It was a win in a Mardis Gras beauty contest in New Orleans that sealed the fate for Corinne Griffith’s star career. Following her success, she became a popular society girl. It was during one of the society parties that Vitagraph director Rolin Sturgeon first spotted her. He offered her a movie contract which she couldn’t refuse. Although her parents were reluctant at first, they finally gave their consent, and her mother accompanied her to California.
In 1916, Griffith began her film career as an actor at the Vitagraph Studios. Her initial films were usually two-reelers. However, her talent soon earned her leading lady roles in big films with established star cast. Early on in her career, Griffith worked with the likes of Earle Williams and Harry Morey.
In 1917, Vitagraph moved her to New York after a year in California. By 1918, Griffith had earned herself a reputation of an established actor. She became the featured star of her own movies. Same year, her film, ‘The Girl of Today’, was released.
While shooting for ‘The Girl of Today’ Griffith fell ill. Adhering to the demands of the script, Griffith shot on the extremely cold temperatures. Since it was her first experience of cold weather, Griffith managed but only for a few days after which she collapsed. She returned to face the camera after a long duration.
Her alliance with Vitagraph lasted until 1922. In these six years, Griffith acted in around 35 features. In 1923, she acted in a feature for Goldwyn and Selznick each, before getting into an agreement with First National Pictures.
Griffith’s association with First National Pictures lasted for seven years, from 1923 to 1930. She made a total of 19 features during this time period for the company, ‘The Garden of Eden’, released in 1928, was the only exception in the list; she did it for the United Artists.
In 1929, Griffith starred in the movie, ‘The Divine Lady’. It was an American Vitaphone sound film with synchronized musical score and sound effects but no spoken dialogue. A historical drama, the movie revolved around the characters of
Lady Emma Hamilton and Admiral Nelson. It was a major hit with the audience. Griffith’s stellar performance won her an Academy Award nomination for Best Actress.
By 1930, Hollywood had made a successful transition to talkies from its era of silent films. Same year, Griffith starred in her first ever talkie, ‘Lilies of the Field’. Much against the anticipation, the film bombed at the box office and Griffith was criticized for her voice that sounded as if she talked through nose.
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Following the box-office dud ‘Lilies of the Field’, Griffith starred in yet another talkie, ‘Back Pay’ which eventually became her last Hollywood project. The movie did nothing to revive her career and like its predecessor it too failed at the box office.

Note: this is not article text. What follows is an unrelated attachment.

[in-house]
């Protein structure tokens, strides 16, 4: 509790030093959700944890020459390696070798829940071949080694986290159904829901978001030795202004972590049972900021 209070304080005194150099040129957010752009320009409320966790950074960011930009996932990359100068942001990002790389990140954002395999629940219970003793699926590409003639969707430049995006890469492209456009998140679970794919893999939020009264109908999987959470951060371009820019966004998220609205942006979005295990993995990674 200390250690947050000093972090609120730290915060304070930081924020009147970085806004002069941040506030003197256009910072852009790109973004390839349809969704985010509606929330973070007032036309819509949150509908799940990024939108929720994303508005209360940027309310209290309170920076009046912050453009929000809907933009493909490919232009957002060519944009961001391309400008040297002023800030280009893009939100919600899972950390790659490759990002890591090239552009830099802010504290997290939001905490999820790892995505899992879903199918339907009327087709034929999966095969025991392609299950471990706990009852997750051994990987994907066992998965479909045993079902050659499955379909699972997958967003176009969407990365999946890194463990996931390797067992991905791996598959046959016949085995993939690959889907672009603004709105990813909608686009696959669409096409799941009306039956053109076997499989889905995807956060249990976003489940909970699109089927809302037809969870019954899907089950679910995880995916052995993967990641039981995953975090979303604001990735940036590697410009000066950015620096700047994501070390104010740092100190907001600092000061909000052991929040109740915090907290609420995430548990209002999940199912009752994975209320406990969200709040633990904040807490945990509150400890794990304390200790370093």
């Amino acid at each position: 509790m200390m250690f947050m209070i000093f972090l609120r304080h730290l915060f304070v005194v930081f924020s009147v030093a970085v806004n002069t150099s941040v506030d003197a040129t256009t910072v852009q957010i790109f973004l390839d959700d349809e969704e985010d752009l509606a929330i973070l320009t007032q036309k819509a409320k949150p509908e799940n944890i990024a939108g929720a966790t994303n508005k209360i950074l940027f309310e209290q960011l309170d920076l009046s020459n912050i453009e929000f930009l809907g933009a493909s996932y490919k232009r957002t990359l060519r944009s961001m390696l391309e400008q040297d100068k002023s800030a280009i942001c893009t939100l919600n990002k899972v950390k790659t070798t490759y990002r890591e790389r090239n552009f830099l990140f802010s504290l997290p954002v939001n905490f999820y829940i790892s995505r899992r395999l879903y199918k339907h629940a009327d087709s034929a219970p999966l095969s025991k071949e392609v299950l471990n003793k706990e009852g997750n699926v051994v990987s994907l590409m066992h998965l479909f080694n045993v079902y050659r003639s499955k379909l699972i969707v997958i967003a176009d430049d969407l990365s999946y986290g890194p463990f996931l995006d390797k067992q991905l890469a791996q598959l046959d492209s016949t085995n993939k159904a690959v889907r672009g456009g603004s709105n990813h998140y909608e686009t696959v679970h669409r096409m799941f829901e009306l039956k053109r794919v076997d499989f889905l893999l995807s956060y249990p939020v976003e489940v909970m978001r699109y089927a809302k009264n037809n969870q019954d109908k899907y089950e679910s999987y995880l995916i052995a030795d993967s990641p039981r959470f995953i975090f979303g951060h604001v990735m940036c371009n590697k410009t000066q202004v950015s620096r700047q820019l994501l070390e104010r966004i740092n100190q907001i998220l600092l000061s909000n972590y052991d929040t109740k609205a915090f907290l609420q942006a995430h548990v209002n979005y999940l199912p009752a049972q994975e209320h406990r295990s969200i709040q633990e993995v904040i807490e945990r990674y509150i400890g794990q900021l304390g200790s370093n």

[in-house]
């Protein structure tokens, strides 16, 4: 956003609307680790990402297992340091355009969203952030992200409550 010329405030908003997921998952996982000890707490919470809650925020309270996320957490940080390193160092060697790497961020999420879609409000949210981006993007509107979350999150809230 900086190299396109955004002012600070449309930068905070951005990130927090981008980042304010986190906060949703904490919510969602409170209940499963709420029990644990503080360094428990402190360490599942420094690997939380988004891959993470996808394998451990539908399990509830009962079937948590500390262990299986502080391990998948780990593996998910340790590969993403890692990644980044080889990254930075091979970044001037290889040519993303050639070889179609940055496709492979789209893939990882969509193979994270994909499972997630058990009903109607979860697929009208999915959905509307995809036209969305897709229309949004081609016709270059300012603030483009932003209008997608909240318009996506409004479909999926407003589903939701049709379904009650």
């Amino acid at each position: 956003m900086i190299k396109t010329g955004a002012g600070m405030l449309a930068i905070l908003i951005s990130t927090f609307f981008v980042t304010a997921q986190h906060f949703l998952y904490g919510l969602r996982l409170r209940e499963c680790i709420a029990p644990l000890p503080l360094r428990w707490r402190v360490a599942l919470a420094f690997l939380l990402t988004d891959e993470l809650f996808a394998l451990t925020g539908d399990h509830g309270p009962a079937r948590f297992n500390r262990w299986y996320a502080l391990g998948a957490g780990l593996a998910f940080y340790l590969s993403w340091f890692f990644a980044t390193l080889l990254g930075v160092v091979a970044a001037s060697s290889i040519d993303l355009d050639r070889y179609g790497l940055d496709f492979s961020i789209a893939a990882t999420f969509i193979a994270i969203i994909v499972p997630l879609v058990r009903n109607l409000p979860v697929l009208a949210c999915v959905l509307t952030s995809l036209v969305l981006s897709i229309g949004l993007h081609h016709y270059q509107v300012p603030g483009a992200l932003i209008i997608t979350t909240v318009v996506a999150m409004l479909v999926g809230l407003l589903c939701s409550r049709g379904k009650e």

Year 1932 marked the end of Griffith’s career essentially. She featured in her last film, an English flick for Paramount-British, titled ‘Lily Christine’, before eventually retiring from acting.
In 1962, Griffith made an exception and returned to the screen for a low-budget melodrama ‘Paradise Alley’. It was a remake of the 1950s film, ‘Stars in Your Own Backyard’. The movie wasn’t widely released.
Following her retirement from films in the early 1930s, Griffith acted for theatre. She was cast in Noël Coward’s play ‘Design for Living’. Furthermore, she was a member of the American Newspaper Women Club in Washington, DC.
In 1950, she joined the American Society of Composers and Publishers, collaborating musically with Barnee Breeskin. Some of her song compositions include ‘Hail to the Redskins’, ‘Chanson du Bal’ and ‘October’.
Apart from starring in films and theatre, Griffith also donned the hat of a writer. Post marriage, she began her writing career, penning out articles every week for the Saturday Evening Post about her experiences as a baseball fan. Eventually, these articles were expanded into a book titled, ‘My Life with the Redskins’.
Following the success of ‘My Life with the Redskins’, Griffith authored several more books including ‘Papa's Delicate Condition’ in 1952, ‘Eggs I Have Known’ in 1955, ‘Hollywood Stories’ in 1962, ‘This You Won't Believe’ in 1972 and ‘I'm Lucky - At Cards’ in 1974. In 1963, ‘Papa's Delicate Condition’ was adapted into a motion picture with Jackie Gleason in the lead role.
Griffith did not keep her career limited to films, theatre and writing alone. She ventured into real estate, and proved to be a shrewd businesswoman. Her deals and ventures made her one of the wealthiest women in the world at the time of her death.
During late 1950s, Griffith served as the chairman of The Committee for Honoring Motion Picture Stars. The committee sponsored bronze statuary to be erected in Beverly Hills honouring some of the community's most famous residents including Rudolph Valentino, Douglas Fairbanks, Tom Mix, Will Rogers and so on.
Personal Life & Legacy
Griffith’s first marriage was to Webster Campbell in 1920. The couple separated after three years following which she married Walter Morosco in 1924. This unison lasted for about a decade after which the duo parted ways.
In 1936, Griffith tied the nuptial knot with Boston Braves owner, George Marshall. They divorced in 1958.
In 1965, she married Dan Scholl. He was thirty-three years her junior. While some report him as a realtor, others claim him to be a Broadway actor. The marriage dissolved merely six weeks later.
Griffith spent the last years of her life in her Beverly Hills mansion. Griffith breathed her last on July 13, 1979, leaving an estate of $150 million. At the time of her death, she was one of the wealthiest women in the world.